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Visible Light-Mediated Photoclick Functionalization of a Conjugated Polymer Backbone

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journal contribution
posted on 20.02.2020 by Darryl Fong, Alice Lang, Kelvin Li, Alex Adronov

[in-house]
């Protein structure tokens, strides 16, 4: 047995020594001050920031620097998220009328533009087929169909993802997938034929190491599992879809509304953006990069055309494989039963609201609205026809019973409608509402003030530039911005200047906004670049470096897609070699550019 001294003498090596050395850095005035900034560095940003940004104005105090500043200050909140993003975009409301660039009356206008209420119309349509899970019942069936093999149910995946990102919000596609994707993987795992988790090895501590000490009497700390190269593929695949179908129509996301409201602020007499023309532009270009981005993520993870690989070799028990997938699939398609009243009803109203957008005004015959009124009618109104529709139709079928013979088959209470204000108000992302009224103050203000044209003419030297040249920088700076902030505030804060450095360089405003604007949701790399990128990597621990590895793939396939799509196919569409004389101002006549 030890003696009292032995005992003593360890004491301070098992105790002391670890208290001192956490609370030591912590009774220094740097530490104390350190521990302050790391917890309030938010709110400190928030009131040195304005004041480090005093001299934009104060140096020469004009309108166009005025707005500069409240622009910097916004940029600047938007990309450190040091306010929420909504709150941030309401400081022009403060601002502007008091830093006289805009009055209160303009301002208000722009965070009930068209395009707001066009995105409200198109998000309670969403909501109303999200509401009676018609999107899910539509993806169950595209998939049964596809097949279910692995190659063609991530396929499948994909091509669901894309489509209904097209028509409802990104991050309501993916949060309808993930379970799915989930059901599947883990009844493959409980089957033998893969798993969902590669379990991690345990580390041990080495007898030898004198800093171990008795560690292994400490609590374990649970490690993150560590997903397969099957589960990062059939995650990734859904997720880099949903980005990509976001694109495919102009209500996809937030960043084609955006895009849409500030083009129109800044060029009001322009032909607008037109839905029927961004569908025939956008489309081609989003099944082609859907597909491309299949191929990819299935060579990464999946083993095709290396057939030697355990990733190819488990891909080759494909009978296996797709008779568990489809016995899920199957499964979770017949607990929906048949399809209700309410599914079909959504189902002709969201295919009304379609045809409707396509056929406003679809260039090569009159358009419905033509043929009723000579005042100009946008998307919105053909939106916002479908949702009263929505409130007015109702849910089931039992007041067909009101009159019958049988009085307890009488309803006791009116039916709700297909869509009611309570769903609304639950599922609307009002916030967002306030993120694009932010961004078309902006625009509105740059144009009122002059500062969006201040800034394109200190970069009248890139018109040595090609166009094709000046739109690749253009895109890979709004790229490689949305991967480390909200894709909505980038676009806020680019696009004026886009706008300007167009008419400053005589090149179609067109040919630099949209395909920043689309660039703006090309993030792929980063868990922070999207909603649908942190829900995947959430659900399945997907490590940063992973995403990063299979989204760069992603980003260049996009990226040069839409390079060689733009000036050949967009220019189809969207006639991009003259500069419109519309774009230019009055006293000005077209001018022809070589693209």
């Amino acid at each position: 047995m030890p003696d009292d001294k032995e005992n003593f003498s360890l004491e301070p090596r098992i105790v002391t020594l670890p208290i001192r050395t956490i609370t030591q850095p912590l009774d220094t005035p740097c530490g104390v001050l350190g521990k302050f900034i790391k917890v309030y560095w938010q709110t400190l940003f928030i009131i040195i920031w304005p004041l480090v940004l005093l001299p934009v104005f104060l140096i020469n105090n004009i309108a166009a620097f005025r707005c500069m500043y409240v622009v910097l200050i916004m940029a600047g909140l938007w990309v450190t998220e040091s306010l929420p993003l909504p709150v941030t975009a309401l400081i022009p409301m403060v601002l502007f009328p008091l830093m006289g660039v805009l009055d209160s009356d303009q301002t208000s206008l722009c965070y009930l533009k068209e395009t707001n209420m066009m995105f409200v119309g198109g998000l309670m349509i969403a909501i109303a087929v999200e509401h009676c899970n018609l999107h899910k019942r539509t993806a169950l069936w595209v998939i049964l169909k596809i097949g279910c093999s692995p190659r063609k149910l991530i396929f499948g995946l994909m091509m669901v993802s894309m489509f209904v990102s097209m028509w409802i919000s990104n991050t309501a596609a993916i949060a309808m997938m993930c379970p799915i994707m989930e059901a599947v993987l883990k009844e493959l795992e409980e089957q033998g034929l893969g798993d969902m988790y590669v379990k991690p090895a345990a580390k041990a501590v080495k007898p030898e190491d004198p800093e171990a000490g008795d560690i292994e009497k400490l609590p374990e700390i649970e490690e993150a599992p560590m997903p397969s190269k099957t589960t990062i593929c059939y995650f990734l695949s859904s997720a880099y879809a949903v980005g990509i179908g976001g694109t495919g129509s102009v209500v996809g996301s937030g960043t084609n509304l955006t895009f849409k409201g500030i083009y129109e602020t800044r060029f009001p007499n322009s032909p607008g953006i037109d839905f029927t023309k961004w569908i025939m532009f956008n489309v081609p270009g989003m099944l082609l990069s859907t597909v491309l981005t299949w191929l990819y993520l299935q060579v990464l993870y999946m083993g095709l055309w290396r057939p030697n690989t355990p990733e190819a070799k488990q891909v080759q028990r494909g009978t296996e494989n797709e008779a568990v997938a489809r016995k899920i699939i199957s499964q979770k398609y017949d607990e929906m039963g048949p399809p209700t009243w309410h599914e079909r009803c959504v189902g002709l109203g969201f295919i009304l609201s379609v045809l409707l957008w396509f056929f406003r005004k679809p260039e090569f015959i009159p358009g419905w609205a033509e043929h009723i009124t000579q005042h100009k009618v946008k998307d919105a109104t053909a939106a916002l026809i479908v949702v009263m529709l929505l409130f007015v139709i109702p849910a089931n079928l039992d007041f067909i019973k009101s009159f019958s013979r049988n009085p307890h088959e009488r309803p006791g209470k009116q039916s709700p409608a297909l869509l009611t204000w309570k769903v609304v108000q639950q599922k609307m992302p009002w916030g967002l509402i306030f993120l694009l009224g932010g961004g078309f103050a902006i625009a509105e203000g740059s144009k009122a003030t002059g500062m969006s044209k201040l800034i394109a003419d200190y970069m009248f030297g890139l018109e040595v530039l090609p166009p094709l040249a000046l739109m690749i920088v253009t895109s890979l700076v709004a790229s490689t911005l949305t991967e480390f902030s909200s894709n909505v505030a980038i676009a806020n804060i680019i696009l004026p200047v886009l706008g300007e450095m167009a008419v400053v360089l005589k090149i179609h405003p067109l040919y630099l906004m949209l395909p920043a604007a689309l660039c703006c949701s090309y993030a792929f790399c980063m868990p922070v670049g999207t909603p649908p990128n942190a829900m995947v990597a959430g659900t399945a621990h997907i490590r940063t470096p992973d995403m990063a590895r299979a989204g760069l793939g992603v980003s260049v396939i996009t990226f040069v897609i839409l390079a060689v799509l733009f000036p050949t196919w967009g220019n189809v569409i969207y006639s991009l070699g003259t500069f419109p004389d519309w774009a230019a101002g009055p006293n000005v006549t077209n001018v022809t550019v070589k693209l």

Efficient postpolymerization functionalization of conjugated polymer backbones is generally challenging. Here, we report the first example of a conjugated polymer backbone that can be functionalized using visible light. This polymer contains a 9,10-phenanthrenequinone moiety in the conjugated backbone, which reacts with electron-rich vinyl ethers via visible light-mediated photoclick chemistry. Synthesis of the 9,10-phenanthrenequinone dibromide monomer requires only a single step from commercially available precursors, and the corresponding polymer can be prepared by Suzuki polycondensation. The photoclick reaction was found to be extremely fast, requiring only a few minutes of irradiation using a commercially available aquarium light-emitting diode. It is also insensitive to air and moisture and requires no additional catalysts. The resulting photoclick conjugates were characterized using NMR, UV–vis, fluorescence, and IR spectroscopy. Photoclick coupling to polyethylene glycol vinyl ether produced a dramatic change in polymer solubility and emission properties, while maintaining an identical degree of polymerization and dispersity of the polymer backbone. We demonstrate the first instance of a photopatternable conjugated polymer backbone by incorporating the conjugated polymer into a silicone elastomer and functionalizing it in a spatially resolved manner.

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